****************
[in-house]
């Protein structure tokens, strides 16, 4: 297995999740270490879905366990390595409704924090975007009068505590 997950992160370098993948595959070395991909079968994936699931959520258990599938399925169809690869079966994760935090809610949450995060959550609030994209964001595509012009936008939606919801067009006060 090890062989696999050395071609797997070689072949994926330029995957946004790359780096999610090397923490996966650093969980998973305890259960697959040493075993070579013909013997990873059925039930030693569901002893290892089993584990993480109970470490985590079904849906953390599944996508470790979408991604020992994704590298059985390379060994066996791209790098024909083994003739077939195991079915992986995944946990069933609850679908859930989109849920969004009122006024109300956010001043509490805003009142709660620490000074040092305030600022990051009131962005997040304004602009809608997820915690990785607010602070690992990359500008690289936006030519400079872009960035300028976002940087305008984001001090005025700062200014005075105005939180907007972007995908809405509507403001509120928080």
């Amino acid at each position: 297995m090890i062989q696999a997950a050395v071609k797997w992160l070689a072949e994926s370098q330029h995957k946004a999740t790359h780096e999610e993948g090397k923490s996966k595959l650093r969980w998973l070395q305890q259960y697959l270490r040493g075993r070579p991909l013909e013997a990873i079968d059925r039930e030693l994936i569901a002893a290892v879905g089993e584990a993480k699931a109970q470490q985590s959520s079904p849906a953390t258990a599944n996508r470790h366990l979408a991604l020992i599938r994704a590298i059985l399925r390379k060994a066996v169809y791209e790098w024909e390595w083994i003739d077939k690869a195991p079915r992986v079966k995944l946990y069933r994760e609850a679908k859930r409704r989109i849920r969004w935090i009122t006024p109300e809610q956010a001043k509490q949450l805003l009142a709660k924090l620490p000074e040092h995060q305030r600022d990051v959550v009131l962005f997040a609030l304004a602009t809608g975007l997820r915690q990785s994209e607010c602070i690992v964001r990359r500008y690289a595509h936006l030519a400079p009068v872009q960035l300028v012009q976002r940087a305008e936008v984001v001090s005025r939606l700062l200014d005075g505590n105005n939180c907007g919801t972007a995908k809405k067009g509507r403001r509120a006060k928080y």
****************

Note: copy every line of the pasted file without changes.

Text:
[in-house]
């Protein structure tokens, strides 16, 4: 297995999740270490879905366990390595409704924090975007009068505590 997950992160370098993948595959070395991909079968994936699931959520258990599938399925169809690869079966994760935090809610949450995060959550609030994209964001595509012009936008939606919801067009006060 090890062989696999050395071609797997070689072949994926330029995957946004790359780096999610090397923490996966650093969980998973305890259960697959040493075993070579013909013997990873059925039930030693569901002893290892089993584990993480109970470490985590079904849906953390599944996508470790979408991604020992994704590298059985390379060994066996791209790098024909083994003739077939195991079915992986995944946990069933609850679908859930989109849920969004009122006024109300956010001043509490805003009142709660620490000074040092305030600022990051009131962005997040304004602009809608997820915690990785607010602070690992990359500008690289936006030519400079872009960035300028976002940087305008984001001090005025700062200014005075105005939180907007972007995908809405509507403001509120928080």
């Amino acid at each position: 297995m090890i062989q696999a997950a050395v071609k797997w992160l070689a072949e994926s370098q330029h995957k946004a999740t790359h780096e999610e993948g090397k923490s996966k595959l650093r969980w998973l070395q305890q259960y697959l270490r040493g075993r070579p991909l013909e013997a990873i079968d059925r039930e030693l994936i569901a002893a290892v879905g089993e584990a993480k699931a109970q470490q985590s959520s079904p849906a953390t258990a599944n996508r470790h366990l979408a991604l020992i599938r994704a590298i059985l399925r390379k060994a066996v169809y791209e790098w024909e390595w083994i003739d077939k690869a195991p079915r992986v079966k995944l946990y069933r994760e609850a679908k859930r409704r989109i849920r969004w935090i009122t006024p109300e809610q956010a001043k509490q949450l805003l009142a709660k924090l620490p000074e040092h995060q305030r600022d990051v959550v009131l962005f997040a609030l304004a602009t809608g975007l997820r915690q990785s994209e607010c602070i690992v964001r990359r500008y690289a595509h936006l030519a400079p009068v872009q960035l300028v012009q976002r940087a305008e936008v984001v001090s005025r939606l700062l200014d005075g505590n105005n939180c907007g919801t972007a995908k809405k067009g509507r403001r509120a006060k928080y």